Far from shying away from this record of persecuting whistleblowers, the Obama campaign is proudly boasting of it. A so-called "Truth Team" of the Obama/Biden 2012 campaign issued a document responding to allegations that the Obama White House has leaked classified information in order to glorify the president:
More at link
http://www.guardian.co.uk/commentisfree/2012/sep/05/obama-campaign-brags-about-whistleblower-persecutionsFor several decades, protection of whistleblowers has been a core political value for... more
August edition of the "Obama Protection" files from the whistleblower website Cryptome. Lots good photos of President Obama on the campaign trail, Air Force 1 and Secret Service protecting him.August edition of the "Obama Protection" files from the whistleblower... more
House oversight committee chairman Rep. Darrell Issa and Iowa Republican Sen. Chuck Grassley are asking the Department of Justice’s internal investigator to hold accountable anyone who retaliated against or threatened to retaliate against Operation Fast and Furious whistleblowers.
In a Friday letter to the DOJ’s Inspector General Michael Horowitz, Grassley and Issa said they’re now concerned retaliation is much more likely following Thursday’s votes to hold Attorney General Eric Holder in criminal and civil contempt of Congress.
“We just learned that ATF senior management placed two of the main whistleblowers who have testified before Congress about Fast and Furious under the supervision of someone who vowed to retaliate against them,” they wrote before describing how senior political figures have made dangerous threats before.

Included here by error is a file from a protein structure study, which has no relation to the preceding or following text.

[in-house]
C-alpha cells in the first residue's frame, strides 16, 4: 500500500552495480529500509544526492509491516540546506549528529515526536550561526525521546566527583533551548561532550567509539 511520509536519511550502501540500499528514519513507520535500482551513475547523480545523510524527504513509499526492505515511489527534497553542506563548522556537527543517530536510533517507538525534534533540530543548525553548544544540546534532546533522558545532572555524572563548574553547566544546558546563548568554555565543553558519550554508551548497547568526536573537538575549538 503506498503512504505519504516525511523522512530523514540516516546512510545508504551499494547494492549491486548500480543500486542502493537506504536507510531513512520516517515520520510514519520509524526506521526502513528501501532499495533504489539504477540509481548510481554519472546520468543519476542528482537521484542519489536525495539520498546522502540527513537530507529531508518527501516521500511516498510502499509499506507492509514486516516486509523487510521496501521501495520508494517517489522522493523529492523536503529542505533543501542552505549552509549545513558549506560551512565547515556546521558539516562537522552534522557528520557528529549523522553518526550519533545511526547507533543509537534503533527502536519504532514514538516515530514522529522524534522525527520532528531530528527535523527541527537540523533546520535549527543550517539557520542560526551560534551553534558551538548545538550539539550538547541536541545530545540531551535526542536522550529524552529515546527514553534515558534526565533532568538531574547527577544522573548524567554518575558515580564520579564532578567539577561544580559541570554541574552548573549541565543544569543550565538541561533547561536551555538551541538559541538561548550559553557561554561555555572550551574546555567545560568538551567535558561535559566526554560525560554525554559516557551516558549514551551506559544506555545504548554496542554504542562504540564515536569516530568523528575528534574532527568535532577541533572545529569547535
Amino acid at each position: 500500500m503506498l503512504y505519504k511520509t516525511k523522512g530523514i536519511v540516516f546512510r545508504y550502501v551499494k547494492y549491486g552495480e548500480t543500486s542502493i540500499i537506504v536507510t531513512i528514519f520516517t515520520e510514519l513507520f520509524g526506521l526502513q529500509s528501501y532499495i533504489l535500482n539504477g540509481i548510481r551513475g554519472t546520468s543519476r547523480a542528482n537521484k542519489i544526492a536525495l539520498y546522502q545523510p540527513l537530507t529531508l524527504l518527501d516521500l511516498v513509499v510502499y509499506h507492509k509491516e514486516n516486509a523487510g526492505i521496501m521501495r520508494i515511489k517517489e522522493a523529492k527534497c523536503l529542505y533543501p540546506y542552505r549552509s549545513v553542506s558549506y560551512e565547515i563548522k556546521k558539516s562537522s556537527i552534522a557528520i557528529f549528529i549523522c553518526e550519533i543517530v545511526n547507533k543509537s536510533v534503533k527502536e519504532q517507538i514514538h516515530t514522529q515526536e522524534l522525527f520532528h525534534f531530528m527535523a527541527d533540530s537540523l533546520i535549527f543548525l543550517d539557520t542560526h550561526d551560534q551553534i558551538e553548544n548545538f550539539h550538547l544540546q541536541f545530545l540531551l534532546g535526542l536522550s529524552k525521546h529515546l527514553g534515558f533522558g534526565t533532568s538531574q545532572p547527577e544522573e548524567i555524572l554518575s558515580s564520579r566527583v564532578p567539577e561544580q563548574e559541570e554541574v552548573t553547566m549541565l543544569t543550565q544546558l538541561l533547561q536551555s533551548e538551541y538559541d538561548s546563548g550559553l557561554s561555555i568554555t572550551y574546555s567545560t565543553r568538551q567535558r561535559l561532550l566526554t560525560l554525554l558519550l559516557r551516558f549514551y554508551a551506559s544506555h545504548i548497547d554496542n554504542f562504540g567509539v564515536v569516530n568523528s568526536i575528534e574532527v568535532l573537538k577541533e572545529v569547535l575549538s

Grassley and Issa said that in early 2011, right around the time Grassley first made public the whistleblowers’ allegations about Fast and Furious, Scot Thomasson – then the chief of the ATF’s Public Affairs Division – said, according to an eyewitness account: “We need to get whatever dirt we can on these guys [the whistleblowers] and take them down.”
Thomasson also allegedly said that: “All these whistleblowers have axes to grind. ATF needs to f—k these guys.”
According to Grassley and Issa, when Thomasson was asked about whistleblowers’ allegations that guns were allowed to walk, Thomasson said he “didn’t know and didn’t care.”
Grassley and Issa have given Horowitz until July 6 to answer whether Thomasson was “admonished” for those threats against whistleblowers, how he got his job in the first place and how the DOJ and ATF are going to make sure he doesn’t retaliate against whistleblowers moving forward.